Viewed as a hierarchy, it’s obvious that the two pursuits aren’t separated and splintered. Take care of the mundane, and the divine becomes more accessible. Get enlightened, and we enlighten the everyday.
So how do we skillfully tackle both the E word and personal change?
Skillfully Integrating Spiritual Enlightenment and Self-Help
First, we must practice spirituality with determination and persistence. Most people only get serious insight after years of real meditation or yogic practice.
At the same time, avoid the trap of the spiritual ego. This when you create an identity around your spiritual knowledge, a new arrogant ego that identifies itself with spiritual enlightenment. Collapse that self with the penetrative awareness that brought your psychological death in the first place.
By bypassing the spiritual ego trap, we avoid using our new knowledge to justify obnoxiousness and dysfunction. Keeps the feedback loops open, as my long-time meditation teacher Shinzen Young says.
If other people regularly call you out for nasty behaviour, chances are you’re messing up. Listen to this feedback and use it to inform your change.
Also question why you want to escape from the reality of being human. Enlightened or not, all of us are so predictably human. Don’t float up and away — embrace your earthly nature and dance between finity and infinity. Be the Bodhisattva.
You Are Clear Light
And finally, see yourself as this clear light that is learning how to love fully. That’s the ultimate purpose of human existence.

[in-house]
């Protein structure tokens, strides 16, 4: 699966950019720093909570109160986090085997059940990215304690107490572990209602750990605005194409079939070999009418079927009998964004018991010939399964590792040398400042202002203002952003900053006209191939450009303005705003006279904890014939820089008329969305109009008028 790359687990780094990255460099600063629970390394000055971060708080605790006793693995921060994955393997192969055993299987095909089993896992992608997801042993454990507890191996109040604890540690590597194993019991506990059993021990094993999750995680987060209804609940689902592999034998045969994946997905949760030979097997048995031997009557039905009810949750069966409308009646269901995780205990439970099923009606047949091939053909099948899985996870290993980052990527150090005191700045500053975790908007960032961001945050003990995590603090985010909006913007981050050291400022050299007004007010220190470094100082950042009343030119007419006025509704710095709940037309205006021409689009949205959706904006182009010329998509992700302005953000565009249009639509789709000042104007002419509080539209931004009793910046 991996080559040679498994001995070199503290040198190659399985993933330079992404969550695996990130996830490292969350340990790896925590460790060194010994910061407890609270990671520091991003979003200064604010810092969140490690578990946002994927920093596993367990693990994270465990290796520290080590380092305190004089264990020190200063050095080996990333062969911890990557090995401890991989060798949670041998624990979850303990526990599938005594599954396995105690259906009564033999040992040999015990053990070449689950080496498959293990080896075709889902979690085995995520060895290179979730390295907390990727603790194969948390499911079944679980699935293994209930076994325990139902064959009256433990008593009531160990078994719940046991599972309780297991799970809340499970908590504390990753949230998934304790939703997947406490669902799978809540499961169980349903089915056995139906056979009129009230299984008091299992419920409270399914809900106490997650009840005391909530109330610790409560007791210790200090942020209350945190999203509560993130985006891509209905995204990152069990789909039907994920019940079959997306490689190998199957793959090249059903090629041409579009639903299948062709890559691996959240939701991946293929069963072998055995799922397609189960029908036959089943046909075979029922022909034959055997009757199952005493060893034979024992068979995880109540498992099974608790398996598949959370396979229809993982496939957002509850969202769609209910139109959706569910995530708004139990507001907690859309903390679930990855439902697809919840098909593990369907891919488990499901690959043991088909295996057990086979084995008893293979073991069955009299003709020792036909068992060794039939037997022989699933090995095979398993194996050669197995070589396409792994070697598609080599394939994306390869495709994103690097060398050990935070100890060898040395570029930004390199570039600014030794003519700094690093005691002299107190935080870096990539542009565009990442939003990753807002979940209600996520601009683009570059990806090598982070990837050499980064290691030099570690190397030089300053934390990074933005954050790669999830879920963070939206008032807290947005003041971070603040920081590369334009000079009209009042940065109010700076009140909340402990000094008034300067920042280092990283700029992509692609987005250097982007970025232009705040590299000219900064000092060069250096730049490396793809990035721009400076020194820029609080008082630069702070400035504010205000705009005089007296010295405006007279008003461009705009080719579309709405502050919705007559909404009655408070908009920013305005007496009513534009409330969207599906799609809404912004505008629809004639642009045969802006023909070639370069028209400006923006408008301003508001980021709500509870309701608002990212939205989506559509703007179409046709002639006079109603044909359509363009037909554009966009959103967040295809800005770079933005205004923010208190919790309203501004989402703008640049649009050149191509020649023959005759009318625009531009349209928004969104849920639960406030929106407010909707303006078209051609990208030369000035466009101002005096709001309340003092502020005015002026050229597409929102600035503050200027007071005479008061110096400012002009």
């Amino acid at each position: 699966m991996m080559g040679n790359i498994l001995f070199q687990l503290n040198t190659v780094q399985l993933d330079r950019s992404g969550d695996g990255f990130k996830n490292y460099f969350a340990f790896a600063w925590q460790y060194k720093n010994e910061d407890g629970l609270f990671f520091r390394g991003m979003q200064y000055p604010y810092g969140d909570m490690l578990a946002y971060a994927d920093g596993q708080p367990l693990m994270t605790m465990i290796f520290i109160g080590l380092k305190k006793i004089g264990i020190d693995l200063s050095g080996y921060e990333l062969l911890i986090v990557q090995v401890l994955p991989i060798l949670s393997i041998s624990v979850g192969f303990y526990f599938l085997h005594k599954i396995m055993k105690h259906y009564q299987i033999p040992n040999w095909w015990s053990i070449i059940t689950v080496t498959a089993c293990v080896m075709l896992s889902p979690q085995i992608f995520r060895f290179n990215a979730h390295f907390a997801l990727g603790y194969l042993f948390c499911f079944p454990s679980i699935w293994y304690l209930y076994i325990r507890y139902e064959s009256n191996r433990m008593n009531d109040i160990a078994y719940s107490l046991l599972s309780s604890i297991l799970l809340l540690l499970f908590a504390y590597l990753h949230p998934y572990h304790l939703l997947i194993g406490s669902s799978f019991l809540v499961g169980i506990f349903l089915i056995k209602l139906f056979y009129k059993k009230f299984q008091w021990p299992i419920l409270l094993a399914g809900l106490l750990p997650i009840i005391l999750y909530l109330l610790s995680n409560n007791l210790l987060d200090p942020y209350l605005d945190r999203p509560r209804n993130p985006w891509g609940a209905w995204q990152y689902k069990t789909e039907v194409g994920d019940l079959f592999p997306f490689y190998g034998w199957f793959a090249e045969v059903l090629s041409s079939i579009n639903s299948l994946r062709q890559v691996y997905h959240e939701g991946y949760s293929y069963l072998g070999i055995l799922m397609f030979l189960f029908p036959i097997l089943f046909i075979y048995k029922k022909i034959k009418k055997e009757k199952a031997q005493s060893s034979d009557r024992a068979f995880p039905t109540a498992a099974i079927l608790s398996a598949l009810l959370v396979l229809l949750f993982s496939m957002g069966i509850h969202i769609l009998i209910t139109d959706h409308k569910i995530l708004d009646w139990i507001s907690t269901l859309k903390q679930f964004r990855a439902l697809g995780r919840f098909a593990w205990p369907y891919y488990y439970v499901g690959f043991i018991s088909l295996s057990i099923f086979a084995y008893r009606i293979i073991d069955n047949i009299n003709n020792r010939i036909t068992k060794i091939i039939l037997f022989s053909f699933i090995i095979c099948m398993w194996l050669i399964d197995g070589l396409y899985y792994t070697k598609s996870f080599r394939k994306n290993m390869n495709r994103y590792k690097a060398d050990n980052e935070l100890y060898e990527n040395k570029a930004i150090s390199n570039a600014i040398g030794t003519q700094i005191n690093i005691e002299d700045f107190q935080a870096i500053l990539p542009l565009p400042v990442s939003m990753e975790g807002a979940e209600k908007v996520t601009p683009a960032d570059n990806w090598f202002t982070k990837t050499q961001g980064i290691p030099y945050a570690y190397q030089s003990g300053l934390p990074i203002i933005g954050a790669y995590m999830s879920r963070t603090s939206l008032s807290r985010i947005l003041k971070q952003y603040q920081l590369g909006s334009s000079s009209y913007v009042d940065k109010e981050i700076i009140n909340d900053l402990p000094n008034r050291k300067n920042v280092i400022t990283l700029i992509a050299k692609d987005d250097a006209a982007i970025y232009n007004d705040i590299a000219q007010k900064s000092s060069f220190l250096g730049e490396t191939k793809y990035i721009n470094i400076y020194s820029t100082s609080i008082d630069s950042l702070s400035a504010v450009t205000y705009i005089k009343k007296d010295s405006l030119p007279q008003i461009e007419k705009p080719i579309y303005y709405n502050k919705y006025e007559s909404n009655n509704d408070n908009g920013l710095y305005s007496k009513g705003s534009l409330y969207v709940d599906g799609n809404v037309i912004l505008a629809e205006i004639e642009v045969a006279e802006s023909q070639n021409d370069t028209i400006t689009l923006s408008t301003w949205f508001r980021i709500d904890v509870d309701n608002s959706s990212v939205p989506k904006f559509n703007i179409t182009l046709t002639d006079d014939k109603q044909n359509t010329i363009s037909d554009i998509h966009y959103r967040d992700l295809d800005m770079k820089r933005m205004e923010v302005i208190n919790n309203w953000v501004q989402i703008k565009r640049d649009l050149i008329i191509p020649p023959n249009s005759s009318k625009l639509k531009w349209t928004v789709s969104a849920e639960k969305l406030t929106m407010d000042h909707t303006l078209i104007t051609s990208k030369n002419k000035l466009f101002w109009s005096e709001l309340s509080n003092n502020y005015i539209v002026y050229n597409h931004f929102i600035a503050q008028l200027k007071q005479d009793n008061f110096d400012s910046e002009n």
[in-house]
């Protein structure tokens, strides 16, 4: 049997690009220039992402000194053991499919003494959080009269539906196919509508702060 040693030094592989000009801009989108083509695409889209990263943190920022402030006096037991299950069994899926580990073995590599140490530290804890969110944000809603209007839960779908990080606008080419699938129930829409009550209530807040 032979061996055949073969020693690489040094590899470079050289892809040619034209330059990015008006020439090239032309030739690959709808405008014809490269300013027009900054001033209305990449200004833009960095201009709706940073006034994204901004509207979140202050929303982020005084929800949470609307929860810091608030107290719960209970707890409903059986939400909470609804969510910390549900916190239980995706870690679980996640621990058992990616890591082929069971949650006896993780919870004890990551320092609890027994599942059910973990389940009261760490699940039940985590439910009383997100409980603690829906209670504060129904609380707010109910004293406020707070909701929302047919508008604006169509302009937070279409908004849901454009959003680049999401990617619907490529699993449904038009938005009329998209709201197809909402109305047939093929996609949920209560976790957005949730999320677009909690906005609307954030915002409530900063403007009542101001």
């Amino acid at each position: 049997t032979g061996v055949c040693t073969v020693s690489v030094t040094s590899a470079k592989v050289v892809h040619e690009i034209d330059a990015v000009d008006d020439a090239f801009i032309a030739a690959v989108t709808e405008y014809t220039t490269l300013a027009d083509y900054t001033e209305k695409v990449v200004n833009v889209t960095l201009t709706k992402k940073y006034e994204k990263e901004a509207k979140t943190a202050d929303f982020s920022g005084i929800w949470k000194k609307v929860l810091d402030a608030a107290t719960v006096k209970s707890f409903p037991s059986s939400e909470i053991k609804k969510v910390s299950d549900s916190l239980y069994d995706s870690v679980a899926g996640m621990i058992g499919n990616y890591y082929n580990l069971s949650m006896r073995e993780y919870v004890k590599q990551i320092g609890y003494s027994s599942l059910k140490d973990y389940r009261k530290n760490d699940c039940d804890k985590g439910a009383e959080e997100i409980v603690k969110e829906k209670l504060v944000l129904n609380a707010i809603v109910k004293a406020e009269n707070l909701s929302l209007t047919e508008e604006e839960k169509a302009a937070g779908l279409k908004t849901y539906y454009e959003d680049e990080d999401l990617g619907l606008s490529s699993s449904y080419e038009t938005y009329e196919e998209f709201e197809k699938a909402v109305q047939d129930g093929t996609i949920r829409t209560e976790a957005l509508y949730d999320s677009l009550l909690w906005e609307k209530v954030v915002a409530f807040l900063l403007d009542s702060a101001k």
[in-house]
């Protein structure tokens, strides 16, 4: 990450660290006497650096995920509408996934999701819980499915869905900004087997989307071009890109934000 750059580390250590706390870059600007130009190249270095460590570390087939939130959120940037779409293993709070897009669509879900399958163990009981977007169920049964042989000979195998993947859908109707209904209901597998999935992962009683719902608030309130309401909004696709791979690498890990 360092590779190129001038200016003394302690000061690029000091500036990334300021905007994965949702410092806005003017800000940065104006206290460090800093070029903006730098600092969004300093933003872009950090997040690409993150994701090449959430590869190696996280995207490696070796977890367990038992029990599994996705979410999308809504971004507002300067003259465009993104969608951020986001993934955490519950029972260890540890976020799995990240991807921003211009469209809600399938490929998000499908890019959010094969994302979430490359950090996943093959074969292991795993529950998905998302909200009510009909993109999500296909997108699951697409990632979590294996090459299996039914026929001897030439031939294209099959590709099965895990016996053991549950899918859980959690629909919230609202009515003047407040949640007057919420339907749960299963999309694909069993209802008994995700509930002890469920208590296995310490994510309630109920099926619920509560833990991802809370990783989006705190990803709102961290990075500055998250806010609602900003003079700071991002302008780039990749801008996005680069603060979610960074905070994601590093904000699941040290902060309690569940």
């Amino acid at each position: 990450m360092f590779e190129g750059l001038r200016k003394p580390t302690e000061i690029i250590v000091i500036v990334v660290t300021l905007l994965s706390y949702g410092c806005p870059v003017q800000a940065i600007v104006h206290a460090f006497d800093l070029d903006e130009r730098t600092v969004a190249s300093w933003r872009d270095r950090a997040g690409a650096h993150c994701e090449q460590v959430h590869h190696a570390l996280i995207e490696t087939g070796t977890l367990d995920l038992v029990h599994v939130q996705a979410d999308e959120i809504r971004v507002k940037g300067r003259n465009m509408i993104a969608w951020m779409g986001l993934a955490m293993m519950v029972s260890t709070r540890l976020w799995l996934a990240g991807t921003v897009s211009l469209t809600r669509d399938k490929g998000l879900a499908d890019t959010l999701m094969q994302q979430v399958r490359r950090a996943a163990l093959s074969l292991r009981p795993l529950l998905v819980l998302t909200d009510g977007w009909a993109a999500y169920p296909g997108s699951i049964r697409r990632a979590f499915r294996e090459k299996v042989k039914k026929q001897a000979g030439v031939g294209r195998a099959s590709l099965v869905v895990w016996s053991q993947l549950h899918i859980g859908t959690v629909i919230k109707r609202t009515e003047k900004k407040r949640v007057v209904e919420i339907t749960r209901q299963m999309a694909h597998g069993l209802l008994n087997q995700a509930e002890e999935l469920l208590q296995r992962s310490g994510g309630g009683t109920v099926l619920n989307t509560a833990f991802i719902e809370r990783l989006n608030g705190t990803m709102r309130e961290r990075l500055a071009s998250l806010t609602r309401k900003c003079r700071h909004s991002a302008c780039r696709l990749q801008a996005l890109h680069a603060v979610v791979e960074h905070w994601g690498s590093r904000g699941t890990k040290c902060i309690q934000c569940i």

We are no more than God incarnate in flesh. In manifesting as the Many, including humans, God is literally teaching itself how to love itself through the Many.
The many forms and levels of existence, from atoms, to stones and dust, to basic cells, to insects, to reptiles, to mammals, to humans, are all artefacts of God’s consciousness project.
At the current leading edge of this project, humans have the potential to consciously be God — walk God, speak God, eat God, love God. We are billions of acorns strewn across the earth, tasked with embodying unconditional love, heart-shaking joy, transcendence, earthliness, and deliberately advancing this consciousness project.
As such, spiritual enlightenment and self-refinement are utterly complimentary in the ultimate instance. To truly be vehicles of God, to fully polish the mirror, we need serious spiritual work AND serious personal-growth work. Otherwise, we slumber along with the stones, leaves and reptiles.
When Self-Help Goes Transpersonal
A simplistic reading of the self-help journey leads to the conclusion that growing ourselves is a selfish pursuit. It’s all me, me, me, more, more, more. I want more health, more happiness, more wealth, more passion, more sex, more skills.
We could extrapolate on this trend to the extreme and conclude that this process leads to a kind of self-absorbed monster that’s obsessed with growth and betterment and neglectful of friends and family.